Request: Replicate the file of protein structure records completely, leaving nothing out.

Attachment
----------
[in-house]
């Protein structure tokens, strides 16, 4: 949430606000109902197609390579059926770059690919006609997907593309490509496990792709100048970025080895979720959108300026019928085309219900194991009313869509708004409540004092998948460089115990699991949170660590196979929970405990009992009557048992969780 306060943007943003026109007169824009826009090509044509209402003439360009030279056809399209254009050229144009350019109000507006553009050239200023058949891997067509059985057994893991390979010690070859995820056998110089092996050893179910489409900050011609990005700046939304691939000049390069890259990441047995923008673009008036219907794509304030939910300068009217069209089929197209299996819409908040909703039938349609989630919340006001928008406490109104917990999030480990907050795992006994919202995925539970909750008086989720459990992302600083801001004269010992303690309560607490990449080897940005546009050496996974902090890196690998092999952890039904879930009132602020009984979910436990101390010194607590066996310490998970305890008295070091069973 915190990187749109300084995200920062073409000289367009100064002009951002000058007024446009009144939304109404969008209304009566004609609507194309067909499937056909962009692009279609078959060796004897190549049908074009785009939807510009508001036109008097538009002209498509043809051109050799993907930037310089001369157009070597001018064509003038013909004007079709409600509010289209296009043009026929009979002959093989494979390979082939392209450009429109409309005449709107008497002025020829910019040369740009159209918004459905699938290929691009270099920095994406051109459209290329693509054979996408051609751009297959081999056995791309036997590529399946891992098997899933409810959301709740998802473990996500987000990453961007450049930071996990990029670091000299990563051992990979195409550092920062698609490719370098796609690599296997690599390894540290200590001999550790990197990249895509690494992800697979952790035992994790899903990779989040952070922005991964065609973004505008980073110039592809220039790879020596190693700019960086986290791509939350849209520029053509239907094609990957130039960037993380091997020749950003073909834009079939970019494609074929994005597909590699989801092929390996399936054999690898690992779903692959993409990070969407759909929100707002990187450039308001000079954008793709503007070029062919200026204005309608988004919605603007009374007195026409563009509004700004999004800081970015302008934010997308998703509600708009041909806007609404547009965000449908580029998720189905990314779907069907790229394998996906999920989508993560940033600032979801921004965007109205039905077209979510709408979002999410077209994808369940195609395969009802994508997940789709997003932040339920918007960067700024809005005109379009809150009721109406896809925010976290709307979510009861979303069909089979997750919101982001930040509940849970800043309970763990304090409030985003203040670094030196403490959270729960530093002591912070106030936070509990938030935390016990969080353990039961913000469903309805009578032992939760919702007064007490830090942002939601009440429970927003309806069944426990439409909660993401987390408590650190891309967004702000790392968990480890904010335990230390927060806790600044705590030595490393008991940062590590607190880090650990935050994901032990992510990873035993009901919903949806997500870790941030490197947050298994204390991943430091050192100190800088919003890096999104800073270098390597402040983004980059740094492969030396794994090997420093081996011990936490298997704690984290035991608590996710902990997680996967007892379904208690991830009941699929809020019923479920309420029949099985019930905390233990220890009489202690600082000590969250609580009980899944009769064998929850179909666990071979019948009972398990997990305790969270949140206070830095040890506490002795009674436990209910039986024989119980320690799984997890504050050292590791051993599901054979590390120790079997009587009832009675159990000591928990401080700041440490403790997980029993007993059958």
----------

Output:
[in-house]
């Protein structure tokens, strides 16, 4: 949430606000109902197609390579059926770059690919006609997907593309490509496990792709100048970025080895979720959108300026019928085309219900194991009313869509708004409540004092998948460089115990699991949170660590196979929970405990009992009557048992969780 306060943007943003026109007169824009826009090509044509209402003439360009030279056809399209254009050229144009350019109000507006553009050239200023058949891997067509059985057994893991390979010690070859995820056998110089092996050893179910489409900050011609990005700046939304691939000049390069890259990441047995923008673009008036219907794509304030939910300068009217069209089929197209299996819409908040909703039938349609989630919340006001928008406490109104917990999030480990907050795992006994919202995925539970909750008086989720459990992302600083801001004269010992303690309560607490990449080897940005546009050496996974902090890196690998092999952890039904879930009132602020009984979910436990101390010194607590066996310490998970305890008295070091069973 915190990187749109300084995200920062073409000289367009100064002009951002000058007024446009009144939304109404969008209304009566004609609507194309067909499937056909962009692009279609078959060796004897190549049908074009785009939807510009508001036109008097538009002209498509043809051109050799993907930037310089001369157009070597001018064509003038013909004007079709409600509010289209296009043009026929009979002959093989494979390979082939392209450009429109409309005449709107008497002025020829910019040369740009159209918004459905699938290929691009270099920095994406051109459209290329693509054979996408051609751009297959081999056995791309036997590529399946891992098997899933409810959301709740998802473990996500987000990453961007450049930071996990990029670091000299990563051992990979195409550092920062698609490719370098796609690599296997690599390894540290200590001999550790990197990249895509690494992800697979952790035992994790899903990779989040952070922005991964065609973004505008980073110039592809220039790879020596190693700019960086986290791509939350849209520029053509239907094609990957130039960037993380091997020749950003073909834009079939970019494609074929994005597909590699989801092929390996399936054999690898690992779903692959993409990070969407759909929100707002990187450039308001000079954008793709503007070029062919200026204005309608988004919605603007009374007195026409563009509004700004999004800081970015302008934010997308998703509600708009041909806007609404547009965000449908580029998720189905990314779907069907790229394998996906999920989508993560940033600032979801921004965007109205039905077209979510709408979002999410077209994808369940195609395969009802994508997940789709997003932040339920918007960067700024809005005109379009809150009721109406896809925010976290709307979510009861979303069909089979997750919101982001930040509940849970800043309970763990304090409030985003203040670094030196403490959270729960530093002591912070106030936070509990938030935390016990969080353990039961913000469903309805009578032992939760919702007064007490830090942002939601009440429970927003309806069944426990439409909660993401987390408590650190891309967004702000790392968990480890904010335990230390927060806790600044705590030595490393008991940062590590607190880090650990935050994901032990992510990873035993009901919903949806997500870790941030490197947050298994204390991943430091050192100190800088919003890096999104800073270098390597402040983004980059740094492969030396794994090997420093081996011990936490298997704690984290035991608590996710902990997680996967007892379904208690991830009941699929809020019923479920309420029949099985019930905390233990220890009489202690600082000590969250609580009980899944009769064998929850179909666990071979019948009972398990997990305790969270949140206070830095040890506490002795009674436990209910039986024989119980320690799984997890504050050292590791051993599901054979590390120790079997009587009832009675159990000591928990401080700041440490403790997980029993007993059958």